Power cost re­lief for ir­ri­ga­tors but more needed

Australian Farmers & Dealers Journal - - WATER/IRRIGATION -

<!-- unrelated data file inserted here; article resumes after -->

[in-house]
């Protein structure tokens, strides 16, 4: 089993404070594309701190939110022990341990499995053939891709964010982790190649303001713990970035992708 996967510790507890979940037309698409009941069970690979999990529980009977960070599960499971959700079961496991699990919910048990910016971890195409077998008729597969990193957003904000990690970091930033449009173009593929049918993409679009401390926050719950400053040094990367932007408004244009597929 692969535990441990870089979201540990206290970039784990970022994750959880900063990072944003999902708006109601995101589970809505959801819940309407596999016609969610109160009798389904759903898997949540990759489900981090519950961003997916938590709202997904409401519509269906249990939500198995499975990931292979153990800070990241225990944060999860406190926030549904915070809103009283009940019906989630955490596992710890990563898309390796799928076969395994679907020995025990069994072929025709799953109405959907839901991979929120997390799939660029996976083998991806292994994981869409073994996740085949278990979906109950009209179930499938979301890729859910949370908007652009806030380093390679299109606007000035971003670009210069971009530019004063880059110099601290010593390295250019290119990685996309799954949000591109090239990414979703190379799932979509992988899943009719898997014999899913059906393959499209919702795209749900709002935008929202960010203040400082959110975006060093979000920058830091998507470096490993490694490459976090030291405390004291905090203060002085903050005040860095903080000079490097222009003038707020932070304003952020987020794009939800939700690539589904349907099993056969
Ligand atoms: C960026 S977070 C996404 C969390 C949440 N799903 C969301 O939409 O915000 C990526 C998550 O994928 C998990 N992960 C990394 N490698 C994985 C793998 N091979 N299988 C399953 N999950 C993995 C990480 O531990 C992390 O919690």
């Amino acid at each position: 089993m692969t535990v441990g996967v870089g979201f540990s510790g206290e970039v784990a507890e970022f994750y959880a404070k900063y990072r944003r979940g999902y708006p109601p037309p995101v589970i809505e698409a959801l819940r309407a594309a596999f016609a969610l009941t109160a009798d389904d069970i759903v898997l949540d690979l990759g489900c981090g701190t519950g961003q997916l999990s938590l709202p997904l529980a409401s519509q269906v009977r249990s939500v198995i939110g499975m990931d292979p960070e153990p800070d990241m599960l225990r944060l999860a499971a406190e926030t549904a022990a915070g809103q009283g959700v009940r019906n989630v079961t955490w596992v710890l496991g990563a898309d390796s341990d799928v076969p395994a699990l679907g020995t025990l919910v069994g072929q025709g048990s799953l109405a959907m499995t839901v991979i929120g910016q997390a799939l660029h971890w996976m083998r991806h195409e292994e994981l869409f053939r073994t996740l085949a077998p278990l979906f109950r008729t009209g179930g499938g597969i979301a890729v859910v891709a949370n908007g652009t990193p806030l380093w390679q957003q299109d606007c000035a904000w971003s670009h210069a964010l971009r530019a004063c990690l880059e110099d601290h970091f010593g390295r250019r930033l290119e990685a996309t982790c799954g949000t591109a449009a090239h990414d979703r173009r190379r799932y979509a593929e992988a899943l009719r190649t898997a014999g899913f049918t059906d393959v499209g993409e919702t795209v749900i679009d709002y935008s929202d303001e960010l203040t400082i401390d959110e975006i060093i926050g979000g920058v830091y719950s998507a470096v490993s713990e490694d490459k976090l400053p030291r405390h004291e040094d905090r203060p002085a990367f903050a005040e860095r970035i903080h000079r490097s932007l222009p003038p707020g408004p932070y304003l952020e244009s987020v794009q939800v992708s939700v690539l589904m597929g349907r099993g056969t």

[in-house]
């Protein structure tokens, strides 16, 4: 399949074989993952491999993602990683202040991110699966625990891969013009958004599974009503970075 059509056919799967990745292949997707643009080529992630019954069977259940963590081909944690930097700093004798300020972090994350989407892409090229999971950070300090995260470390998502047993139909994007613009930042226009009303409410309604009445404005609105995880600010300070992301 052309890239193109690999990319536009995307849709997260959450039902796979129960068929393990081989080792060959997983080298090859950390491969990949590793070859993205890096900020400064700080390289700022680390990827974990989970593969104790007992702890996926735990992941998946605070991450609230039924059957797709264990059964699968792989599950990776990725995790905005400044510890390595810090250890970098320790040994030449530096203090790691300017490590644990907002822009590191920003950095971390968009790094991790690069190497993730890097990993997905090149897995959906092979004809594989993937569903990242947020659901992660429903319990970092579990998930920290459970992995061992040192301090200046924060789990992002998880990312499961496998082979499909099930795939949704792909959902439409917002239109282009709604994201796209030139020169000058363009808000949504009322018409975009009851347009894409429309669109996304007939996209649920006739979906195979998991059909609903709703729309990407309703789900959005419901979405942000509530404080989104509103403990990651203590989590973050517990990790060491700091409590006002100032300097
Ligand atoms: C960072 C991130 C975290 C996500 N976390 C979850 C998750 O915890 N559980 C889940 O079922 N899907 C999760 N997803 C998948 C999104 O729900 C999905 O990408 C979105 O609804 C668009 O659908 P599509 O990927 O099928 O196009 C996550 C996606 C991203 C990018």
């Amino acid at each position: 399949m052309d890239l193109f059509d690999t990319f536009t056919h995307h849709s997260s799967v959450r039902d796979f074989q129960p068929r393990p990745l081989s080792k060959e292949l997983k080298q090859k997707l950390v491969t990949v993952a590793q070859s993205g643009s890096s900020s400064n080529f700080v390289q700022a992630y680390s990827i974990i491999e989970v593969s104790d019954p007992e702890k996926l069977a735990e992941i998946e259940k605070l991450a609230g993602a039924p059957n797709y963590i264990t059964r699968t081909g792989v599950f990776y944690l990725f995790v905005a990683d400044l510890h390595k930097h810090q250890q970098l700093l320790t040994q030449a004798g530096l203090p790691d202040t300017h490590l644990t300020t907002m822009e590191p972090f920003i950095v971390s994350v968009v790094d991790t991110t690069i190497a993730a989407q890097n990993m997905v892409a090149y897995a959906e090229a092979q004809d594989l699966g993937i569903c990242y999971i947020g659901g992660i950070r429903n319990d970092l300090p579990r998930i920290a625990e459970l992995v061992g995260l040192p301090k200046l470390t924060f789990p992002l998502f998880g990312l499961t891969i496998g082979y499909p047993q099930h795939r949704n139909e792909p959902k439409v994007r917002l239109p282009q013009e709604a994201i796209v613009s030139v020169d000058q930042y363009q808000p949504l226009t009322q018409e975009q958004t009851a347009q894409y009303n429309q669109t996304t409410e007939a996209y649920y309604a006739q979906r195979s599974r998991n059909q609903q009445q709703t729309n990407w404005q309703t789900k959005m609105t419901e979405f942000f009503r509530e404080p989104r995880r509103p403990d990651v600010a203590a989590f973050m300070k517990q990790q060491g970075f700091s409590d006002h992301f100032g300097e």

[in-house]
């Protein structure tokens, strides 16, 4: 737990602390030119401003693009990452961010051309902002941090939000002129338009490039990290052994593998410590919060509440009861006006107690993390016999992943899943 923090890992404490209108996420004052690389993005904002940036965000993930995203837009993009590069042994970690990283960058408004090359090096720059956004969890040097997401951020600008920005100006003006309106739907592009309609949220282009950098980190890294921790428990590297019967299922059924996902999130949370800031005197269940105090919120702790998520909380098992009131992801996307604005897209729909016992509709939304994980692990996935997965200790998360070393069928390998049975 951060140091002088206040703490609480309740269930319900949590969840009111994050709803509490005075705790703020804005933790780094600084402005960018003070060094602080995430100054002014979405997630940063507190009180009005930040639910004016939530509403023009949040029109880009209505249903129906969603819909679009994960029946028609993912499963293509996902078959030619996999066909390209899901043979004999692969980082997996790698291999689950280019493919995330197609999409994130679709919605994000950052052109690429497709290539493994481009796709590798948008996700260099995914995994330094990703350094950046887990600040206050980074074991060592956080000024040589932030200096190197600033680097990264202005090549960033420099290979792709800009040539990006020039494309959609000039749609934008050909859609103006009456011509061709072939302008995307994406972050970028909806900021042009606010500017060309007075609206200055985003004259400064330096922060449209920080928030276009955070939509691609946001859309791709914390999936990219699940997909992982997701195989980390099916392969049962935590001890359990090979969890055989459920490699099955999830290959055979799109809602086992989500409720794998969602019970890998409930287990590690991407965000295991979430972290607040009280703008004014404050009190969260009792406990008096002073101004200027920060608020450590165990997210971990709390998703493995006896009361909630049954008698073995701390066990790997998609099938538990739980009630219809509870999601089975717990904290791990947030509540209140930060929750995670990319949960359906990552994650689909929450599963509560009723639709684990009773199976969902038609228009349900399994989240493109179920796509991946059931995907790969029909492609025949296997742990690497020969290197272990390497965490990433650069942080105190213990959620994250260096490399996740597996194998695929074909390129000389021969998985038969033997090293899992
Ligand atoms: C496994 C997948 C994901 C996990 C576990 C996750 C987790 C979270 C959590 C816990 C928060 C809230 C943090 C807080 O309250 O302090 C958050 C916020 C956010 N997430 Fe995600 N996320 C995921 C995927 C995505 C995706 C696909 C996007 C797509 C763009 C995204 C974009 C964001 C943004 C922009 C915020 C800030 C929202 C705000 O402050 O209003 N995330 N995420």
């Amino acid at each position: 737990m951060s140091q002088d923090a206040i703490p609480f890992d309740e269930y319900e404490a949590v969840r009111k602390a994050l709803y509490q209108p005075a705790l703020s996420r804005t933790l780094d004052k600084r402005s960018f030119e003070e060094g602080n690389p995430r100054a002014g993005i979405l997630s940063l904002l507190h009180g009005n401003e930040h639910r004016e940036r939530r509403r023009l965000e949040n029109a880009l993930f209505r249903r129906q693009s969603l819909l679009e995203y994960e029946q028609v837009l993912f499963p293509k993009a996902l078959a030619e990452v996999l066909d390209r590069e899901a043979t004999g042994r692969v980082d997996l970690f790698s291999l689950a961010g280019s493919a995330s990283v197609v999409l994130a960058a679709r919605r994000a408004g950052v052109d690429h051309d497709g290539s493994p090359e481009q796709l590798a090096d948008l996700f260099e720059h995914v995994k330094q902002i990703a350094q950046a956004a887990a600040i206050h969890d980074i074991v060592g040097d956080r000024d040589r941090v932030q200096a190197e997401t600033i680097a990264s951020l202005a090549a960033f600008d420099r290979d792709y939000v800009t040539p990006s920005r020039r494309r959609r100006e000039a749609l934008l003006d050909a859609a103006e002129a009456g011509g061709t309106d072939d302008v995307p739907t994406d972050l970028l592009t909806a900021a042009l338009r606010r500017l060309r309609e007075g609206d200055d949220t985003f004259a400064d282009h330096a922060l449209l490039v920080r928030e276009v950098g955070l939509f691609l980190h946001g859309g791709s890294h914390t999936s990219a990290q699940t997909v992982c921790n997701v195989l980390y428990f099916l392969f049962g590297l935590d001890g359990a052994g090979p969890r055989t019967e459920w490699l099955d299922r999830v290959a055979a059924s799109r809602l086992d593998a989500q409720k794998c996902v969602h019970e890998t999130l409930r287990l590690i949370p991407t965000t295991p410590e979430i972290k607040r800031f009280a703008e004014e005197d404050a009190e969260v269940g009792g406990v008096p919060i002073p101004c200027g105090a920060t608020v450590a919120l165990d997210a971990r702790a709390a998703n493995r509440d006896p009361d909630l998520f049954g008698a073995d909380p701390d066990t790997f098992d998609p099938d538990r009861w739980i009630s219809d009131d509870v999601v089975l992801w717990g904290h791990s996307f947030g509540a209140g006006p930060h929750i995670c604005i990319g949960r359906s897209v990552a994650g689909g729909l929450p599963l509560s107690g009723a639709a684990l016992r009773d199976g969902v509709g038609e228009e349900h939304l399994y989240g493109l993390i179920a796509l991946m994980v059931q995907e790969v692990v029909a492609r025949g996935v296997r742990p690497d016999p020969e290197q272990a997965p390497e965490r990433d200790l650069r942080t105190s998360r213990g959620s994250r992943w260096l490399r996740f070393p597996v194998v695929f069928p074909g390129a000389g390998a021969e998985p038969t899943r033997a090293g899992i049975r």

THE NSW Ir­ri­ga­tors' Coun­cil has wel­comed the Aus­tralian En­ergy Reg­u­la­tor's fi­nal de­ci­sion on the re­gional net­work's electricity charges for the next four years, but says more needs to be done to en­sure that ir­ri­ga­tors are get­ting long-term re­lief from ris­ing electricity costs. The coun­cil's pol­icy man­ager Ste­fanie Schulte said the coun­cil was pleased to see that the AER has stood firm against crit­i­cism of its draft de­ter­mi­na­tion by the NSW Govern­ment and the net­work companies, and only ap­proved a to­tal rev­enue al­lowance of $3.8 bil­lion, com­pared to the $5.5 bil­lion re­quested by NSW's re­gional net­work, Es­sen­tial En­ergy. The AER ex­pects the de­ci­sion to re­duce power bills for NSW re­gional cus­tomers next year by 11.9 per cent. Ir­ri­ga­tors will keep a close eye on their net­work charges to en­sure that the gains are not off­set by fur­ther in­creases in re­tail prices. "Electricity prices for ir­ri­ga­tors have in­creased by over 300pc over the last five years, mainly due to net­work charges. Those price in­creases are un­sus­tain­able and some­thing had to be done to ad­dress this cost ac­cel­er­a­tion for re­gional cus­tomers," Ms Schulte said. “Ir­ri­ga­tors are price tak­ers in in­ter­na­tional com­mod­ity mar­kets for their food and fi­bre prod­ucts, so they are not able to ab­sorb such ex­ces­sive electricity price in­creases, and power costs have be­gun to un­der­mine their vi­a­bil­ity." Ms Schulte said the AER had an­swered what was a to­tally un­re­al­is­tic re­quest by Es­sen­tial En­ergy for fur­ther rev­enue in­creases, set­ting a rev­enue al­lowance that should bring some wel­come re­lief to re­gional power users. “Many ir­ri­ga­tors have been fac­ing the dif­fi­cult de­ci­sion of ei­ther switch­ing off their pumps and pres­surised ir­ri­ga­tion equip­ment or go­ing off the grid. We hope that the AER de­ter­mi­na­tion will pro­vide a third op­tion for ir­ri­ga­tors in NSW - stay­ing on the grid and re­main­ing fi­nan­cially vi­able," Ms Schulte said. "It is very im­por­tant for both power users and for the net­work that we don't end up in a electricity net­work 'death spi­ral' where we have an ex­pen­sive power net­work with a large num­ber of stranded power as­sets and a de­clin­ing cus­tomer base bear­ing un­sus­tain­able in­creases in power prices. “The AER de­ter­mi­na­tion is a first step in the right di­rec­tion, how­ever we need to en­sure that it trans­lates into lower on­go­ing power costs for ir­ri­ga­tors in NSW." Ms Schulte said the bat­tle to achieve bet­ter power tar­iffs for ir­ri­ga­tors and other pri­mary pro­duc­ers was far from over. She said re­cent changes to the electricity rules mean net­work tar­iffs will from now on need to be 'cost re­flec­tive', which re­mains a se­ri­ous con­cern to ir­ri­ga­tors in re­gional NSW be­cause they of­ten use large amount of power over a short time pe­riod and do not have the op­por­tu­nity to utilise off-peak tar­iffs. This means that with­out eas­ier ac­cess to off-peak power rates ir­ri­ga­tors re­main very vul­ner­a­ble to fu­ture cost hikes. "What ir­ri­ga­tors re­ally need is flex­i­bil­ity, with electricity tar­iffs that suit their re­quire­ment to draw power when sea­sonal con­di­tions dic­tate wa­ter needs. They need tar­iffs that are based on over­all an­nual power use, not cost re­flec­tive prices for short pe­ri­ods of use," Ms Schulte said. NSWIC has re­stated its com­mit­ment to work­ing with Es­sen­tial En­ergy, the reg­u­la­tors and pol­icy mak­ers to find a sus­tain­able electricity cost so­lu­tion for ir­ri­gated food and fi­bre pro­duc­ers in NSW into the longer term. Mean­while, the coun­cil has ex­pressed dis­ap­point­ment with the Fed­eral Govern­ment's En­ergy White Paper - point­ing to the paper's lack of recog­ni­tion of the en­ergy use pat­terns and cost pres­sure on ir­ri­ga­tors. Ms Schulte said that while the pre­vi­ous En­ergy Green Paper ac­knowl­edged the par­tic­u­lar cir­cum­stances of ir­ri­ga­tors who have lit­tle flex­i­bil­ity in changing their en­ergy us­age pat­terns, the White Paper is silent about ir­ri­ga­tors and other ru­ral users' en­ergy chal­lenges. "NSWIC has em­pha­sised on many oc­ca­sions that ir­ri­ga­tors who utilise electricity are ex­tremely vul­ner­a­ble to price in­creases and reg­u­la­tory changes be­cause of the in­flex­i­bil­ity in their electricity use. We had ex­pected that the White Paper would also recog­nise this," she said. The coun­cil said it was par­tic­u­larly con­cerned about the Fed­eral Govern­ment's sup­port of cost re­flec­tive tar­iffs. De­spite the White Paper com­ment that 'most con­sumers will gain from cost re­flec­tive tar­iffs', Ms Schulte said the was gen­uine fear within the ir­ri­ga­tion sec­tor that this will sim­ply lead to even higher electricity prices be­cause ir­ri­ga­tors are heavy power users over short pe­ri­ods, and have lim­ited op­por­tu­ni­ties to ac­cess off-peak power tar­iffs. "NSWIC sup­ports the White Paper's ob­jec­tive of keep­ing prices down, how­ever we can­not see how this will be achieved for the ir­ri­ga­tion sec­tor and other agri­cul­tural sec­tors, with­out tar­iffs specif­i­cally de­signed for agri­cul­tural in­dus­tries us­age pat­terns,” she said. “Ir­ri­ga­tors can ei­ther use their pumps to wa­ter their crops when the weather dic­tates or switch off their pumps and pres­surised ir­ri­ga­tion equip­ment and walk away. There is no 'in be­tween' and cost re­flec­tive tar­iffs are not the an­swer." "Electricity prices are al­ready un­sus­tain­able for a large num­ber of ir­ri­ga­tors in NSW and if there are fur­ther cost in­creases it will force even more grow­ers to go off the grid. The end re­sult will be a death spi­ral of an ex­pen­sive power net­work with a large num­ber of stranded power as­sets and a de­clin­ing cus­tomer base from which net­work costs can be re­cov­ered - lead­ing to even steeper cost in­creases for those re­main­ing on the grid."